For eight long years, researchers who were trying to develop a stem cell-based therapy for Parkinson’s disease – an incurable movement disorder marked by uncontrollable shaking, body stiffness and difficulty walking – found themselves lost in the proverbial wilderness. In initial studies, rodent stem cells were successfully coaxed to specialize into dopamine-producing nerve cells, the type that are lost in Parkinson’s disease. And further animal studies showed these cells could treat Parkinson’s like symptoms when transplanted into the brain.
But when identical recipes were used to make human stem cell-derived dopamine nerve cells the same animal experiments didn’t work. By examining the normal developmental biology of dopamine neurons much more closely, Lorenz Studer cracked the case in 2011. Now seven years later, Dr. Studer, director of the Center for Stem Cell Biology at the Memorial-Sloan Kettering Cancer Center, and his team are on the verge of beginning clinical trials to test their Parkinson’s cell therapy in patients
It’s for these bottleneck-busting contributions to the stem cell field that Dr. Studer was awarded the Gladstone Institutes’ 2017 Ogawa-Yamanaka Stem Cell Prize. Now in its third year, the prize was founded by philanthropists Hiro and Betty Ogawa along with Shinya Yamanaka, Gladstone researcher and director of the Center for iPS Cell Research and Application at Kyoto University, and is meant to inspire and celebrate discoveries that build upon Yamanaka’s Nobel prize winning discovery of induced pluripotent stem cells (iPSCs).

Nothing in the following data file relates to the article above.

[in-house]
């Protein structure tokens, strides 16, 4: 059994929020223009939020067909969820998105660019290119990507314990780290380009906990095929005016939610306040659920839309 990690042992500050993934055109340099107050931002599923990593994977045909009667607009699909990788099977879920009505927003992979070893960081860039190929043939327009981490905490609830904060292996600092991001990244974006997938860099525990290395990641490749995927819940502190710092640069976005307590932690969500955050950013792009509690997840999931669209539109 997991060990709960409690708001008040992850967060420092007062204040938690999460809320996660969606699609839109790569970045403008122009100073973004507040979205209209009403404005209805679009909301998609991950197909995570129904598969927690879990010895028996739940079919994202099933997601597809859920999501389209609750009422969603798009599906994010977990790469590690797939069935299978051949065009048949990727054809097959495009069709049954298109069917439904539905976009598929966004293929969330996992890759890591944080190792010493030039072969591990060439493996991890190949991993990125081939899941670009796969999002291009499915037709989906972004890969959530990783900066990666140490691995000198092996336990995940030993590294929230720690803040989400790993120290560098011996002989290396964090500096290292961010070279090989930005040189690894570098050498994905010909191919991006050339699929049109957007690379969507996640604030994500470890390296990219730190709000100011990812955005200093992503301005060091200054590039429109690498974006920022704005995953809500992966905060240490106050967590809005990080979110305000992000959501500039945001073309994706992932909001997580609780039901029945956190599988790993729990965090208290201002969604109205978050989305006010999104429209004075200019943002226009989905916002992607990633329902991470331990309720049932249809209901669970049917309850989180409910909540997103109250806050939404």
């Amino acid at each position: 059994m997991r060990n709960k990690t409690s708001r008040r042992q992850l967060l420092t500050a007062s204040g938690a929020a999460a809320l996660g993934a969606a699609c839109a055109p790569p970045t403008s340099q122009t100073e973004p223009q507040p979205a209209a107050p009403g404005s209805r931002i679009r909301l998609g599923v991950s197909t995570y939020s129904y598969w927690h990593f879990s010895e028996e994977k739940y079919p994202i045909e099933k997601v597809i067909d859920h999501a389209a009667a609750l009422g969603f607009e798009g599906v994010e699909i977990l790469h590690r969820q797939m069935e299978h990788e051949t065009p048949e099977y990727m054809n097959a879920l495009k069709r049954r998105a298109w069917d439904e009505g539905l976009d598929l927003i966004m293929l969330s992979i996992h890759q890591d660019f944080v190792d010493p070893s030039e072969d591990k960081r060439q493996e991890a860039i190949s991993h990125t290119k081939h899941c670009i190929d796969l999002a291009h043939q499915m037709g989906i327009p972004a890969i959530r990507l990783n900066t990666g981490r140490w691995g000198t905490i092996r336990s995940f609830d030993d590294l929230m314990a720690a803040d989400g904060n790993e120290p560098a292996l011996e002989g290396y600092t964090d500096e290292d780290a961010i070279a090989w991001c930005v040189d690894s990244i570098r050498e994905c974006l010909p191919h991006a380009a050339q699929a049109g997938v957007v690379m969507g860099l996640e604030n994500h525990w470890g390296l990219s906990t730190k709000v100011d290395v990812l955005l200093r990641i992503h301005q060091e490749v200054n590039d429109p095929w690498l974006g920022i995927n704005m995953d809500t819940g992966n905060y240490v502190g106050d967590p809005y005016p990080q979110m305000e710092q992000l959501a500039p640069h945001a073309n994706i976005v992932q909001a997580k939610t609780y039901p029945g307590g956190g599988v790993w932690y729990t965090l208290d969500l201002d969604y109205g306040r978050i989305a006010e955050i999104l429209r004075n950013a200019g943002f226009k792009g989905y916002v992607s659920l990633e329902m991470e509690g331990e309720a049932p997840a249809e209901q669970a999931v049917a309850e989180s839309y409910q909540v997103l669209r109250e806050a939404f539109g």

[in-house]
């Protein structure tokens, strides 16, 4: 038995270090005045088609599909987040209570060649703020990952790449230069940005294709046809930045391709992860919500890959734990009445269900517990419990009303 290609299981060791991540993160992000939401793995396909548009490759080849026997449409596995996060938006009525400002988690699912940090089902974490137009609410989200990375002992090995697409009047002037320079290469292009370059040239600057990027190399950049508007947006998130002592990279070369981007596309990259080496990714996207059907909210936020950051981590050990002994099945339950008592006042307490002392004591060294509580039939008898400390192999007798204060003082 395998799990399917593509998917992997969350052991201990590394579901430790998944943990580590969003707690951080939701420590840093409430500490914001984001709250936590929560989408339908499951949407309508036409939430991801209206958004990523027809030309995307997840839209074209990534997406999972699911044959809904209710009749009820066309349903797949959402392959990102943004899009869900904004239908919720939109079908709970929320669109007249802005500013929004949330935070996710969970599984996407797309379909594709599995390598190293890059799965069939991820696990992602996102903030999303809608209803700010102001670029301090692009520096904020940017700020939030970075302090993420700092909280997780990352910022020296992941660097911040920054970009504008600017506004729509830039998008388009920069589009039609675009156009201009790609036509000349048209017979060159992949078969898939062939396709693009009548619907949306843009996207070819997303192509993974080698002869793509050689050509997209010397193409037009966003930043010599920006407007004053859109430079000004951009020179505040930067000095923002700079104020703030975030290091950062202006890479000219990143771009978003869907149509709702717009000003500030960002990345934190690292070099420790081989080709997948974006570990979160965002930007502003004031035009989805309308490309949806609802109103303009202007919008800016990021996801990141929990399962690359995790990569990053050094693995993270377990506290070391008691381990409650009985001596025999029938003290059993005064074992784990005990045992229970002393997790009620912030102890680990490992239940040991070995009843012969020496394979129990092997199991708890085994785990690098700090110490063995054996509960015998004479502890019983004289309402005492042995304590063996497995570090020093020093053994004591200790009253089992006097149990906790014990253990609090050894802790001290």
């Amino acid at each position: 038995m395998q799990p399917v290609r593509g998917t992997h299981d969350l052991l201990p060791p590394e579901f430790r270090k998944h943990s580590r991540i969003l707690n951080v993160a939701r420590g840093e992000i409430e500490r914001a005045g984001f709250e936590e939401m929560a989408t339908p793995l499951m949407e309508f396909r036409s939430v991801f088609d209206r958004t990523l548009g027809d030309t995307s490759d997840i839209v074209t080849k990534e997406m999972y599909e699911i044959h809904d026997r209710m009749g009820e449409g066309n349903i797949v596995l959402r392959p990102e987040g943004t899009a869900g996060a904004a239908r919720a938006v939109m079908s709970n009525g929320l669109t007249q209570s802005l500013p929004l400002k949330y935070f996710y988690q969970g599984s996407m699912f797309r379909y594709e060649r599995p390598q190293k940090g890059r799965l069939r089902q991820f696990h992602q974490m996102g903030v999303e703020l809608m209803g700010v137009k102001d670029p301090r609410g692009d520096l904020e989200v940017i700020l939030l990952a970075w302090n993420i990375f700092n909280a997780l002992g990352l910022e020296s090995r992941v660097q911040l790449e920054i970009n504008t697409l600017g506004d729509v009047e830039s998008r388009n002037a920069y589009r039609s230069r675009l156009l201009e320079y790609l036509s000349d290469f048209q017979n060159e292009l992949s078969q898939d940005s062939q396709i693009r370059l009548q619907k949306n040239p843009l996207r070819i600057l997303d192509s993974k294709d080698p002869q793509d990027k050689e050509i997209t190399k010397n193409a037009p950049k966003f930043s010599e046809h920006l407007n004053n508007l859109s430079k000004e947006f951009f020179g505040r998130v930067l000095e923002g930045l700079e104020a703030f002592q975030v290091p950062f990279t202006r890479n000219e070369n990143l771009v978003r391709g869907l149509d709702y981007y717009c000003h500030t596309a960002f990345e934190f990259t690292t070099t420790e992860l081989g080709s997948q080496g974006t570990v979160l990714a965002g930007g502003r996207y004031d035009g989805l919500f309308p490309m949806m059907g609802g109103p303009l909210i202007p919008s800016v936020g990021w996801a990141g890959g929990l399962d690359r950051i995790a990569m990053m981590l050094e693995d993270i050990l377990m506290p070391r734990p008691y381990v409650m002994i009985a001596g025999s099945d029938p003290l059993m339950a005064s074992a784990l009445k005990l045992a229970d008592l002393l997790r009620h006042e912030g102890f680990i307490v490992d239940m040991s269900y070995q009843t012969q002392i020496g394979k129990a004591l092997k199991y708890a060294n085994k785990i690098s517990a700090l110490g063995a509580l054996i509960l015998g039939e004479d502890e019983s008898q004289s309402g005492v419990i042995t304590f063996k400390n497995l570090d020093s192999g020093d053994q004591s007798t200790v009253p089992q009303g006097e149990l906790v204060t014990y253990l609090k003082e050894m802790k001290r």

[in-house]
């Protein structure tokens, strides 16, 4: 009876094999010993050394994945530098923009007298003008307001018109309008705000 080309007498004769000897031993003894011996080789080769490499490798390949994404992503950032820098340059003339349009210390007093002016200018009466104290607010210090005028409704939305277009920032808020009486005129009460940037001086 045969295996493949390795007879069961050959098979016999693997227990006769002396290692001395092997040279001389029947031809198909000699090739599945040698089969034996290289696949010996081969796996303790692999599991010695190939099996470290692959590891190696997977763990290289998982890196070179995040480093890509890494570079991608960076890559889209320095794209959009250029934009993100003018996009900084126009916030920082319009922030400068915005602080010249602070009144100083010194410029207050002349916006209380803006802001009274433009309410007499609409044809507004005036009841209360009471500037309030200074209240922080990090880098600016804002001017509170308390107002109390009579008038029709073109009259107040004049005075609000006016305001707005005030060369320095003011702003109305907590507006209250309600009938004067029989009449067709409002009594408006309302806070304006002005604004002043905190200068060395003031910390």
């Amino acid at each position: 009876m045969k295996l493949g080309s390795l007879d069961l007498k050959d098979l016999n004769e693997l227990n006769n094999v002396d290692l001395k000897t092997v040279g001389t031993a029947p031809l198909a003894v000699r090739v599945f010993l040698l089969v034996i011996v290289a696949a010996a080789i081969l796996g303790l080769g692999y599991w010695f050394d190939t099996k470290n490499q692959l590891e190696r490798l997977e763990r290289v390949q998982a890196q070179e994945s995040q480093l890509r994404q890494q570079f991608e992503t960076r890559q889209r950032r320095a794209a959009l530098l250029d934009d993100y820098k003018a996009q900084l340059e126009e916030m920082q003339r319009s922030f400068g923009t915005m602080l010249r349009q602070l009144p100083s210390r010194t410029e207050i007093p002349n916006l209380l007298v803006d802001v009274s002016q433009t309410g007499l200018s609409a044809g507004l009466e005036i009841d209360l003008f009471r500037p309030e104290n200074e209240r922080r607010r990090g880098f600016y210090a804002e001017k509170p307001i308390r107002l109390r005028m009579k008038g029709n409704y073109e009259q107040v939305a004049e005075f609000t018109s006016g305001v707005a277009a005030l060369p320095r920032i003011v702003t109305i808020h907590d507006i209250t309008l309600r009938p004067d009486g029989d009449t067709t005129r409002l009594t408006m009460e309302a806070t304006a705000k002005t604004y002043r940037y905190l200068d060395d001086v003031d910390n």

Studer was honored at the Gladstone in November and presented the Ogawa-Yamanka Stem Cell Prize Lecture. He was kind enough to sit down with me for a brief video interview (watch it below) a few minutes before he took the stage. He touched upon his Parkinson’s disease research as well as newer work related to hirschsprung disease, a dangerous intestinal disorder often diagnosed at birth that is caused by the loss of nerve cells in the gut. Using human embryonic stem cells and iPSCs derived from hirschsprung patients, Studer’s team has worked out the methods for making the gut nerve cells that are lost in the disease. This accomplishment has allowed his lab to better understand the disease and to make solid progress toward a stem cell-based therapy.
His groundbreaking work has also opened up the gates for other Parkinson’s researchers to make important insights in the field. In fact, CIRM is funding several interesting early stage projects aimed at moving therapy development forward:
- Justin Cooper White from Scaled BioLabs has a early stage Discovery award for the development of a tool to rapidly develop clinical trial-quality dopamine-producing nerve cells
- Jeanne Loring from Scripps Research Institute has a Discovery award to test the functionality and variability of iPSC-derived dopamine neurons from Parkinson’s patients
- Birgitt Schuele from the Parkinson’s Institute has a Discovery award to test out a novel therapy idea that uses CRISPR gene editing to halt the neurodegenerative process in the Parkinson’s brain
We posted the 8-minute video with Dr. Studer today on our official YouTube channel, CIRM TV. You can watch the video here:
And for a more detailed description of Studer’s research, watch Gladstone’s webcast recording of his entire lecture: